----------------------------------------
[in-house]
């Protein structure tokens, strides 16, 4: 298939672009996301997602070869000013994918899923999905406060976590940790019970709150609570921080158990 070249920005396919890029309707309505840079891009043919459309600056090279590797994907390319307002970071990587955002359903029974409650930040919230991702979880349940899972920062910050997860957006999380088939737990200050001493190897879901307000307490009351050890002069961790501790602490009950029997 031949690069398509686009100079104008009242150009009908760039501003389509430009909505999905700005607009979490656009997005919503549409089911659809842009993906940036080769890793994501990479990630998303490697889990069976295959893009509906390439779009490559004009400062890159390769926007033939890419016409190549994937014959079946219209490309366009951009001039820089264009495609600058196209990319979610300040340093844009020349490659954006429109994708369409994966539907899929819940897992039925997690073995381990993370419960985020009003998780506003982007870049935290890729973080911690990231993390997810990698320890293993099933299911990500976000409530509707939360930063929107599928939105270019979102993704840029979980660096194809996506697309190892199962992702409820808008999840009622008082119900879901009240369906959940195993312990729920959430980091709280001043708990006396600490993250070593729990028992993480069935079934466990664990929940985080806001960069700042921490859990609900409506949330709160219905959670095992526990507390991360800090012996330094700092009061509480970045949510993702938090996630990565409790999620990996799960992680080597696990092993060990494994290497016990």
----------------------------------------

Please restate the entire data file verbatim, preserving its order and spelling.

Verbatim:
[in-house]
């Protein structure tokens, strides 16, 4: 298939672009996301997602070869000013994918899923999905406060976590940790019970709150609570921080158990 070249920005396919890029309707309505840079891009043919459309600056090279590797994907390319307002970071990587955002359903029974409650930040919230991702979880349940899972920062910050997860957006999380088939737990200050001493190897879901307000307490009351050890002069961790501790602490009950029997 031949690069398509686009100079104008009242150009009908760039501003389509430009909505999905700005607009979490656009997005919503549409089911659809842009993906940036080769890793994501990479990630998303490697889990069976295959893009509906390439779009490559004009400062890159390769926007033939890419016409190549994937014959079946219209490309366009951009001039820089264009495609600058196209990319979610300040340093844009020349490659954006429109994708369409994966539907899929819940897992039925997690073995381990993370419960985020009003998780506003982007870049935290890729973080911690990231993390997810990698320890293993099933299911990500976000409530509707939360930063929107599928939105270019979102993704840029979980660096194809996506697309190892199962992702409820808008999840009622008082119900879901009240369906959940195993312990729920959430980091709280001043708990006396600490993250070593729990028992993480069935079934466990664990929940985080806001960069700042921490859990609900409506949330709160219905959670095992526990507390991360800090012996330094700092009061509480970045949510993702938090996630990565409790999620990996799960992680080597696990092993060990494994290497016990």